The Bone Garden.
Grace and I make the downhill trek on a well-worn path through coastal grass. As we do, we’re greeted by a motley array of scent and sound. Roasted marshmallows and skunky beer. Laughing and shouting and roughhousing. A boy crying in the shadows and another boy telling him he’s sorry and please don’t leave. Me too, dude, I think, because I’m having the same panic attack.
“Too late now,” Grace says, sensing my need to flee. “It’s a long walk back to civilization, anyway.”
Like this calms me down?
Before I know it, we’re leveling out, and she’s seeing people she knows. And Grace knows everyone. She’s hugging necks and waving at people. If there were any babies out here, she’d probably be kissing them. She’s a natural-born politician, this girl. And she’s introducing me to so many people, I can’t keep up. Casey is a cheerleader. Sharonda is president of drama club. Ezgar was in juvie, but it wasn’t his fault (I’m not sure what, but it wasn’t). Anya is dating Casey, but no one’s supposed to know that. And in the middle of all this, here’s a surfer, there’s a surfer, everywhere there’s a surfer. Oh, a few skaters and bikers. One paddleboarder, because “that’s where it’s at,” apparently.
There are just so many people. Most of them don’t seem to be doing anything wrong, so as we wind through the crowd, I feel a smidge less guilty about lying to my dad tonight. Sure, I see a few people drinking beer and smoking, and I smell the same sweet scent that clings to Pangborn’s clothes, so someone’s passing around weed. But for such a big group, nothing crazy is going down. I mean, no sign of Davy and his bunch so far, fingers crossed. No sign of anyone else, either . . .
At some point during all this meeting and greeting, I lose Grace. I don’t even know when it happens. One minute I’m listening to a confusing story about a fender bender involving an ice cream truck and an electrical pole, and the next thing I know, I’m surrounded by people whose names I only half remember. I try not to panic. I just quietly slip away and pretend like I know where I’m going while I search for Grace’s cropped hair, turning on my dazzling Artful Dodger charm: look casual and bored, but not too bored. Keep moving. That’s the key to no one taking pity on you, the strange new girl. Because there are certain gregarious types who always will try to take you under their wing—the drama kids, for sure—and I can spot them circling like vultures. Must avoid.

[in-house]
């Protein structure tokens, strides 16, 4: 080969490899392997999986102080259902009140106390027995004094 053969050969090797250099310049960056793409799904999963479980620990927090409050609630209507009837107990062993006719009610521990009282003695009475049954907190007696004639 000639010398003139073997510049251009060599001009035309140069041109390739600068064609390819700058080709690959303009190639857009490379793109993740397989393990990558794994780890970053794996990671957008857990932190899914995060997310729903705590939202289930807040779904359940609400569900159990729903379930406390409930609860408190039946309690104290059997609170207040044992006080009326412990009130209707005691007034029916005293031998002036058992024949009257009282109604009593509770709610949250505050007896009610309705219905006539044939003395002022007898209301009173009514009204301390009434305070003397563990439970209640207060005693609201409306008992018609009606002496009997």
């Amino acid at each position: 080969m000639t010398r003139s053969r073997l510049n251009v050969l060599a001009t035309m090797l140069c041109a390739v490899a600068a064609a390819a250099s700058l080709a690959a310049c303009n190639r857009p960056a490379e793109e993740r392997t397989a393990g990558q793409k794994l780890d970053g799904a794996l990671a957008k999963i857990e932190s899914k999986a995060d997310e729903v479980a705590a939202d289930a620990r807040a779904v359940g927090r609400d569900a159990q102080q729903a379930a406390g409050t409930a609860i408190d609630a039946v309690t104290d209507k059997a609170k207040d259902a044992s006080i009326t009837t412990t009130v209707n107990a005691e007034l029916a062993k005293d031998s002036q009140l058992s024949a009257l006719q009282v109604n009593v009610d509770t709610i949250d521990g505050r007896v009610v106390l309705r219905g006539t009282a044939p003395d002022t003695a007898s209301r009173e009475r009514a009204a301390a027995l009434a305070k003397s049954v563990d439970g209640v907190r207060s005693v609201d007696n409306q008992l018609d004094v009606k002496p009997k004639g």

But there’s only so much pretend mingling you can do before people realize that you’re just walking around doing nothing—not talking to anyone, not lining up at the keg that’s sticking out from a pit in the sand, from which people are constantly pumping red plastic cups of nasty-smelling beer. So I finally make myself scarce and find an empty spot on a piece of driftwood in the shadows. The seating situation is a mishmash of rusting lawn chairs, wooden crates, flat rocks, and a couple of ratty blankets. It looks more haphazard than organized, like maybe some of this stuff just washed up on the beach earlier in the day, and I’m regretting I wore white shorts. It’s probably cleaner sitting in the sand.
“Are you: (A) mad, (B) sad, or (C) lost?”
My stomach flips several times in quick succession.
Porter, or the silhouette of Porter, because he’s standing in front of the bonfire, hands in the pockets of his jeans.
“C, lost,” I tell him. “I had no idea Grace was so popular. She’s also compact, so it’s possible she’s in the middle of one of these groups and I just don’t see her. I was going to give her five more minutes to surface before I texted.” I wasn’t really, but I didn’t want him to think I was going to sit here for hours alone.
“I think she was a fairy in a previous life. Everyone believes she’s going to grant their wishes or something.” He gestures at the empty space on my driftwood log. I gesture back, Please, be my guest. The fragile wood creaks with his weight. He mimics my pose, digging his heels into the sand, folded arms on bent knees. Firelight dances over the patchwork of his scars, etching shadowy patterns over his shirt. Our elbows are close but not touching.
I’m relieved he’s not partaking in one of the various vices floating around. At least, he seems his normal sober self. No plastic cup in hand, no reek of smoke. Actually, he smells nice tonight, like soap. No coconut, though. I’m almost disappointed.
His head dips closer. “Are you sniffing me, Rydell?”
I rear back. “No.”